TEST 2: Verifying Throttle Position Sensor Has Power

Making Sure The Throttle Position Sensor Is Getting 5 Volts (3.0L Honda Accord)

If you've reached this point then you've confirmed that the TPS DID NOT pass TEST 1. In other words, it's not creating an increasing/decreasing throttle angle voltage signal.

To further confirm that the TPS is defective (or not), we need to make sure that it's getting power and Ground (since without these two, it won't produce a signal). So, in this test step we're gonna' check that it's getting power.

This power is in the form of 5 Volts DC which are provided by your Honda's PCM thru' the wire that connects to terminal #3 of the TPS connector (see illustration above).

youtube video You can see this test step performed in this YouTube video: How To Test The TPS (1997, 1998, 1999, 2000, 2001 2.0L Honda CR-V) (NOTE: Although this video applies to the 1997-2001 2.0L Honda CR-V, the test procedure itself is the same for the 1998-2002 3.0L Honda Accord).

OK, let's get started:

  1. 1

    Disconnect the TPS sensor from its electrical connector.

  2. 2

    Place your multimeter's dial in Volts DC mode.

  3. 3

    Turn the key on but don't start the engine.

    This will power up the TP sensor's connector.

  4. 4

    Check the TPS connector terminal that corresponds to pin #3, of the TPS connector, with the red multimeter test lead.

    IMPORTANT Be careful when probing the metal terminal of the TPS connector. Damaging the terminal will require that you replace the connector. Use a back probe or a wire piercing probe instead of probing the front of the connector.

  5. 5

    Connect the black multimeter test lead to the negative (-) battery terminal.

  6. 6

    Have your helper turn the key on but don't crank or start the engine.

  7. 7

    Your multimeter should display 4.5 to 5 Volts on its screen.

Let's see what your test results mean:

CASE 1: Your multimeter registered 4.5 to 5 Volts. This is the correct test result and it confirms that the throttle position sensor (TPS) is getting power from the powertrain control module (PCM).

The next and last test, is to make sure that the throttle position sensor is getting Ground (from the PCM too). For this test, go to: TEST 3: Verifying Throttle Position Sensor Has Ground.

CASE 2: Your multimeter DID NOT register 4.5 to 5 Volts. Double check all of your connections and repeat the test.

If your multimeter still doesn't register the 4.5 to 5 Volts DC then this test result tells you that the TPS itself is not at fault (and thus NOT causing the TPS trouble code).

Without power, the TPS can't create a throttle angle voltage signal. Although beyond the scope of this tutorial, your next step is to diagnose and restore this missing power.

TEST 3: Verifying Throttle Position Sensor Has Ground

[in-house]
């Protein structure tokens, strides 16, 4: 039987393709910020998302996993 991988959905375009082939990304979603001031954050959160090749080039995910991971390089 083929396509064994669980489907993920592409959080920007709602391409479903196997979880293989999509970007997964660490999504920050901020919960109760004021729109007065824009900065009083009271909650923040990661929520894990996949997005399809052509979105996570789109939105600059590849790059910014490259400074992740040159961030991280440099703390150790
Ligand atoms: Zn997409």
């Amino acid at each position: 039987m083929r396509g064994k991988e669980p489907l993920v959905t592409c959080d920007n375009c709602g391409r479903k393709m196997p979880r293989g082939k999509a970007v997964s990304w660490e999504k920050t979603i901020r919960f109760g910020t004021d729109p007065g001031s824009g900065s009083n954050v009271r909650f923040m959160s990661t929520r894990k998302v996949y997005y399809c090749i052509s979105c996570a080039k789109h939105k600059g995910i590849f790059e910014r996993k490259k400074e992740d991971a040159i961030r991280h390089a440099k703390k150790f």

Making Sure The Throttle Position Sensor Is Getting Ground (3.0L Honda Accord)

In this last test step, we'll see if the TPS is being fed Ground by the wire that connects to terminal #1 of the TPS connector.

If you have reached this test step, you have confirmed that:

  1. The TPS is not creating a throttle angle voltage signal that increases/decreases as you open/close the throttle plate (TEST 1).
  2. The TPS is being fed power in the form of 4.5 - 5 Volts DC (TEST 2).

If in this test section you confirm that the TPS is being fed with Ground by the PCM, then you can conclude the TPS has failed and needs to be replaced.

youtube video You can see this test step performed in this YouTube video: How To Test The TPS (1997, 1998, 1999, 2000, 2001 2.0L Honda CR-V) (NOTE: Although this video applies to the 1997-2001 2.0L Honda CR-V, the test procedure itself is the same for the 1998-2002 3.0L Honda Accord).

These are the steps:

  1. 1

    Disconnect the TPS sensor from its electrical connector.

  2. 2

    Place your multimeter's dial in Volts DC mode.

  3. 3

    Probe the TPS connector wire that connects to the TP sensor's pin #1 with the black multimeter test lead..

    Be careful not to damage the terminal if you probe it on the front of the connector. If possible, you should use a back probe or a wire-piercing probe to check this circuit.

  4. 4

    Connect the red multimeter test lead to the battery positive (+) terminal.

  5. 5

    Turn the key On but don't start the engine. This will power up the PCM.

  6. 6

    Your multimeter will display 10 to 12 Volts if the BLK wire is feeding the TPS with Ground.

Let's interpret your test results:

CASE 1: The multimeter showed 10 to 12 Volts. This is the correct test result and it tells you that the throttle position sensor, on your Honda, is being fed with Ground from the PCM.

You can conclude that the TPS sensor is bad if all three tests have confirmed that:

  1. The TP sensor is not providing a varying voltage signal when manually opening the throttle plate.
  2. The TP sensor is being fed 5 Volts DC.
  3. The TP sensor is being fed Ground.

Replacing the TPS sensor will solve the TP sensor code lighting up the check engine light.

CASE 2: The multimeter DID NOT show 10 to 12 Volts. Double check that you're testing the correct TP sensor harness terminal wire and repeat the test.

If your multimeter still doesn't indicate the presence of Ground in this terminal/wire, then you can conclude that there's an open in the wire between the TP sensor harness connector and the PCM's harness connector. In the extreme of cases, the PCM has an internal problem (although this is very rare).

Although testing these two conditions are beyond the scope of this article, you have now eliminated the throttle position sensor (TPS) on your 3.0L Honda as being the cause of the problem and/or the TP sensor diagnostic trouble code (DTC) lighting up the check engine light (CEL).

Honda Vehicles:

  • Accord 3.0L
    • 1998, 1999, 2000, 2001, 2002

Acura Vehicles:

  • CL 3.0L
    • 1997, 1998, 1999